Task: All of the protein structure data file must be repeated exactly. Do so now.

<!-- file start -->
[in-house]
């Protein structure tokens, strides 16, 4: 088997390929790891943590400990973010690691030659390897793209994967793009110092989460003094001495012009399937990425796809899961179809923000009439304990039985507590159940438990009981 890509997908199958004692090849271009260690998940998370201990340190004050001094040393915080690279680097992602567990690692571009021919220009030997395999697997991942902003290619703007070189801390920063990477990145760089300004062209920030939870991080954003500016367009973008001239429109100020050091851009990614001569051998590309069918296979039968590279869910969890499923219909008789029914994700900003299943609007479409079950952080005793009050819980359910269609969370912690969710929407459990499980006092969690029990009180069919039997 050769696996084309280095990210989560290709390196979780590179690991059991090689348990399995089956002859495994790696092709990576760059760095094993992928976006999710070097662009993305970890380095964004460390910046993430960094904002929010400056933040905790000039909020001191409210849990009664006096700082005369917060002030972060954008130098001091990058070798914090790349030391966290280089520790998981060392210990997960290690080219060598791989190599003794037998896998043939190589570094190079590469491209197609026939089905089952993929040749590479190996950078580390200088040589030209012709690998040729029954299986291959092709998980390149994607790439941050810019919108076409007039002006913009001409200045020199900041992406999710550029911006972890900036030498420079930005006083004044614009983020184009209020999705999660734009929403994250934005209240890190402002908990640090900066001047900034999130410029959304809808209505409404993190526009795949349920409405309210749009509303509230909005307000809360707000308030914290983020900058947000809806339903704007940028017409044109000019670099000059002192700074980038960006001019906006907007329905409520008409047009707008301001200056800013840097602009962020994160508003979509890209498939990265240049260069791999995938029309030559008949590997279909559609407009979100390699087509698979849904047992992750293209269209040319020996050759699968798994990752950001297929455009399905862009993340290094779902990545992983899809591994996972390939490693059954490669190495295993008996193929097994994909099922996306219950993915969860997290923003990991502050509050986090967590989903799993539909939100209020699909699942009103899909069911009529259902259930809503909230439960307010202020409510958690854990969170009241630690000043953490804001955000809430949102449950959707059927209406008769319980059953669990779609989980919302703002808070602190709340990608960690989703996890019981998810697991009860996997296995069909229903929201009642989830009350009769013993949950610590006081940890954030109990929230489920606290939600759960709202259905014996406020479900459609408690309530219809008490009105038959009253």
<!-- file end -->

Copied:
[in-house]
């Protein structure tokens, strides 16, 4: 088997390929790891943590400990973010690691030659390897793209994967793009110092989460003094001495012009399937990425796809899961179809923000009439304990039985507590159940438990009981 890509997908199958004692090849271009260690998940998370201990340190004050001094040393915080690279680097992602567990690692571009021919220009030997395999697997991942902003290619703007070189801390920063990477990145760089300004062209920030939870991080954003500016367009973008001239429109100020050091851009990614001569051998590309069918296979039968590279869910969890499923219909008789029914994700900003299943609007479409079950952080005793009050819980359910269609969370912690969710929407459990499980006092969690029990009180069919039997 050769696996084309280095990210989560290709390196979780590179690991059991090689348990399995089956002859495994790696092709990576760059760095094993992928976006999710070097662009993305970890380095964004460390910046993430960094904002929010400056933040905790000039909020001191409210849990009664006096700082005369917060002030972060954008130098001091990058070798914090790349030391966290280089520790998981060392210990997960290690080219060598791989190599003794037998896998043939190589570094190079590469491209197609026939089905089952993929040749590479190996950078580390200088040589030209012709690998040729029954299986291959092709998980390149994607790439941050810019919108076409007039002006913009001409200045020199900041992406999710550029911006972890900036030498420079930005006083004044614009983020184009209020999705999660734009929403994250934005209240890190402002908990640090900066001047900034999130410029959304809808209505409404993190526009795949349920409405309210749009509303509230909005307000809360707000308030914290983020900058947000809806339903704007940028017409044109000019670099000059002192700074980038960006001019906006907007329905409520008409047009707008301001200056800013840097602009962020994160508003979509890209498939990265240049260069791999995938029309030559008949590997279909559609407009979100390699087509698979849904047992992750293209269209040319020996050759699968798994990752950001297929455009399905862009993340290094779902990545992983899809591994996972390939490693059954490669190495295993008996193929097994994909099922996306219950993915969860997290923003990991502050509050986090967590989903799993539909939100209020699909699942009103899909069911009529259902259930809503909230439960307010202020409510958690854990969170009241630690000043953490804001955000809430949102449950959707059927209406008769319980059953669990779609989980919302703002808070602190709340990608960690989703996890019981998810697991009860996997296995069909229903929201009642989830009350009769013993949950610590006081940890954030109990929230489920606290939600759960709202259905014996406020479900459609408690309530219809008490009105038959009253």